Couple Plead Guilty to Money Laundering After Bitfinex Hack

A married couple from New York City have pleaded guilty to money laundering and conspiracy charges stemming from the hack and theft of 120,000 bitcoin from the global cryptocurrency exchange Bitfinex.

The hack took place in 2016, and customers’ money was lost or stolen in multiple incidents.

Ilya Lichtenstein, 35, pleaded guilty to conspiracy to commit money laundering, a crime that carries a maximum penalty of 20 years in prison, the U.S. Department of Justice said in a Thursday (Aug. 3) press release. Meanwhile, Heather Morgan, 33, pleaded guilty to one count of money laundering conspiracy and one count of conspiracy to defraud the United States, each of which is punishable by up to five years imprisonment.

Lichtenstein and Morgan were arrested in February 2022 after the U.S. government seized 95,000 of the stolen bitcoin from digital wallets in the defendants’ control, according to the press release. At that time, the recovered funds were valued at $3.6 billion.

According to court documents, Lichtenstein employed advanced hacking tools and techniques to infiltrate Bitfinex’s network, the release said. Once inside, he fraudulently authorized more than 2,000 transactions in which 119,754 bitcoin was transferred to his cryptocurrency wallet.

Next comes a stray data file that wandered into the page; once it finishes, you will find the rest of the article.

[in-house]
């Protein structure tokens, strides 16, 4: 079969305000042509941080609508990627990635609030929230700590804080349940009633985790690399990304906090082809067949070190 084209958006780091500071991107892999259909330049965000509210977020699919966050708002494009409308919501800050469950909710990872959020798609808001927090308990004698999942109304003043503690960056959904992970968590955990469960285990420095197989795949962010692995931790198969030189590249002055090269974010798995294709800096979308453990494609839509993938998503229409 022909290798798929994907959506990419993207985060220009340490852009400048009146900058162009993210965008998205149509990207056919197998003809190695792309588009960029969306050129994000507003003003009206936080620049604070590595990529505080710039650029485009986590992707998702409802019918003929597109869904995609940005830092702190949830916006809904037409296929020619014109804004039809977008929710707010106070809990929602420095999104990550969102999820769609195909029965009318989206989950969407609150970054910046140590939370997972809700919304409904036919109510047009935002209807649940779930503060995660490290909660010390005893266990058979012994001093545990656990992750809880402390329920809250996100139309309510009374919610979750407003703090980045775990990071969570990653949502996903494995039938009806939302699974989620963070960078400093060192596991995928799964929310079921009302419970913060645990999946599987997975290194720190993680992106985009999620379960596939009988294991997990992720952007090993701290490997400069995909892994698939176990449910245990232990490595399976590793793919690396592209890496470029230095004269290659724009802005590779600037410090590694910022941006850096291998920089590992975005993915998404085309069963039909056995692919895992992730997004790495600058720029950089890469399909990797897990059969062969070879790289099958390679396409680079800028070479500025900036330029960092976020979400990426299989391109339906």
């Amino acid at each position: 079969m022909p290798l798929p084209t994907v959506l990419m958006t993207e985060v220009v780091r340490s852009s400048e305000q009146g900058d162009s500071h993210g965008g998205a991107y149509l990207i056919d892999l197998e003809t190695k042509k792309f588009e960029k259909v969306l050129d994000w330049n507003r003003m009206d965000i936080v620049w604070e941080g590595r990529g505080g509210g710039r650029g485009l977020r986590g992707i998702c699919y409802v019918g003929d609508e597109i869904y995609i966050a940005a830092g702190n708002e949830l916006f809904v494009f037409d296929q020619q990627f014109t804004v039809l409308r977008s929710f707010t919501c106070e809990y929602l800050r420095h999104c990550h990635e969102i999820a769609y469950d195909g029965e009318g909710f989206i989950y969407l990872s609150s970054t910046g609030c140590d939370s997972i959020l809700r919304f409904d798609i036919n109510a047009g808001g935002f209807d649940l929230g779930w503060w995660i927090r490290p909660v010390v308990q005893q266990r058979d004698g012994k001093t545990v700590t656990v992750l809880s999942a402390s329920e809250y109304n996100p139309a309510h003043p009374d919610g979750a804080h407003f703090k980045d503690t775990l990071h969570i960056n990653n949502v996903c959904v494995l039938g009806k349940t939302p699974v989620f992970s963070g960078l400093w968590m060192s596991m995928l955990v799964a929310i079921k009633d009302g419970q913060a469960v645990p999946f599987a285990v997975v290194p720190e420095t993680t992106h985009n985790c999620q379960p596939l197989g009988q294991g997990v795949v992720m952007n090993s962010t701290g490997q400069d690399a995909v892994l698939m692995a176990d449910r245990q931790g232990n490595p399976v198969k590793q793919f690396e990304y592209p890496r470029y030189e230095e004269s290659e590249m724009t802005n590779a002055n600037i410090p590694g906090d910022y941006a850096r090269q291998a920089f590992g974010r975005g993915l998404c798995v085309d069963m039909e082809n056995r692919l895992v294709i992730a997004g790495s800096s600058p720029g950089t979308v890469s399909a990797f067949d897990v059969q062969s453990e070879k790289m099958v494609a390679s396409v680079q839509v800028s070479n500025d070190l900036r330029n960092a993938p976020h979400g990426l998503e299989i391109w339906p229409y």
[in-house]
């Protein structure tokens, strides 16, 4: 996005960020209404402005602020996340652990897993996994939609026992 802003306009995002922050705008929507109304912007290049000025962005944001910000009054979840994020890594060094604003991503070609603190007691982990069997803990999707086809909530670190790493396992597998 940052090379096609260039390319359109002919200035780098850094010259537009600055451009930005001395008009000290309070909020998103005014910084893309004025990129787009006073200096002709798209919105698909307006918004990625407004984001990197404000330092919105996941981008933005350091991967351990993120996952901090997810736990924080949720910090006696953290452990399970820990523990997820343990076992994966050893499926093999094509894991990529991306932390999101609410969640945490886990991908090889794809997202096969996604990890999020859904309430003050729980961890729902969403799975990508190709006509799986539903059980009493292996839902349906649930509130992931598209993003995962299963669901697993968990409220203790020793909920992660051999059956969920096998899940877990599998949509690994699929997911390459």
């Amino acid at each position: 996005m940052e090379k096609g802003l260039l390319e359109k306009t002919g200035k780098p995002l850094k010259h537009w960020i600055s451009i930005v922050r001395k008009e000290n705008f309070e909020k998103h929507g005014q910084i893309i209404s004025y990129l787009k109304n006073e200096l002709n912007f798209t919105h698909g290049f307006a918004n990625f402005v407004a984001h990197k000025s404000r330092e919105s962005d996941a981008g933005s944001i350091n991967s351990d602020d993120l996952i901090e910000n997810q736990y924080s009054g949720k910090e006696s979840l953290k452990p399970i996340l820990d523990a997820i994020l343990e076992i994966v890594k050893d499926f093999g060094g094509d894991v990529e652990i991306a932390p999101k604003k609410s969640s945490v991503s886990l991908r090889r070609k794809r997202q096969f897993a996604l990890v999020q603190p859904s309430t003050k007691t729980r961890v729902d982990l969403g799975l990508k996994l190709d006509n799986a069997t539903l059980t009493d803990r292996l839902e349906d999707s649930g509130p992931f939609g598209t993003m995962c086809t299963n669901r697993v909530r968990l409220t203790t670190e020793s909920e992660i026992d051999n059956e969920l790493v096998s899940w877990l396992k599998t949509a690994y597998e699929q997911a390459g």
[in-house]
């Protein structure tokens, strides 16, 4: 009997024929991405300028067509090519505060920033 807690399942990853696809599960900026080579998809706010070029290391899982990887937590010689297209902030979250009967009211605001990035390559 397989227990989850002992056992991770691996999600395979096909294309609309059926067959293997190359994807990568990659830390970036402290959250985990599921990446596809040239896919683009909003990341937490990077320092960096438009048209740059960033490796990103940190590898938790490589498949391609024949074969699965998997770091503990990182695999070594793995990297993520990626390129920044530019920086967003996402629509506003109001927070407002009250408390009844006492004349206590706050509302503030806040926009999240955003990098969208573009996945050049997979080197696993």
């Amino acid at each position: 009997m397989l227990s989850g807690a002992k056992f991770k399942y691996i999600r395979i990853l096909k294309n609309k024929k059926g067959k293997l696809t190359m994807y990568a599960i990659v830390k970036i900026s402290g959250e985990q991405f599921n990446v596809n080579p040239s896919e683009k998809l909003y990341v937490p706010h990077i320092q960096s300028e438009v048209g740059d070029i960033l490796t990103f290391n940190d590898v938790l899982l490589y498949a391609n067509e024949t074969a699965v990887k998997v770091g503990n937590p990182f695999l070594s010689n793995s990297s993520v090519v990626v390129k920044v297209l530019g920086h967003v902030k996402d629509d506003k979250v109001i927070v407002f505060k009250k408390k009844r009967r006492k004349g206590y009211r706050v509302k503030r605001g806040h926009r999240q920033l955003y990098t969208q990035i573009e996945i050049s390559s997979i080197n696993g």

To conceal and launder the stolen funds, Lichtenstein and, at times, Morgan used a number of complex techniques, per the release. These methods included establishing false identities online, using automated systems to aid in their transactions, depositing funds onto darknet markets, exchanging bitcoin for other forms of cryptocurrency such as AEC (anonymity-enhanced cryptocurrency), and even buying and burying gold coins.

Since the defendants’ arrests, the government has seized another $475 million of related funds, according to the press release.

The arrest of Lichtenstein and Morgan in February 2022 has been called the largest financial seizure in history, with the total amount of stolen cryptocurrency valued at $4.5 billion at the time.

Deputy Attorney General Lisa Monaco said at the time of the arrests: “Today’s arrests, and the department’s largest financial seizure ever, show that cryptocurrency is not a safe haven for criminals.”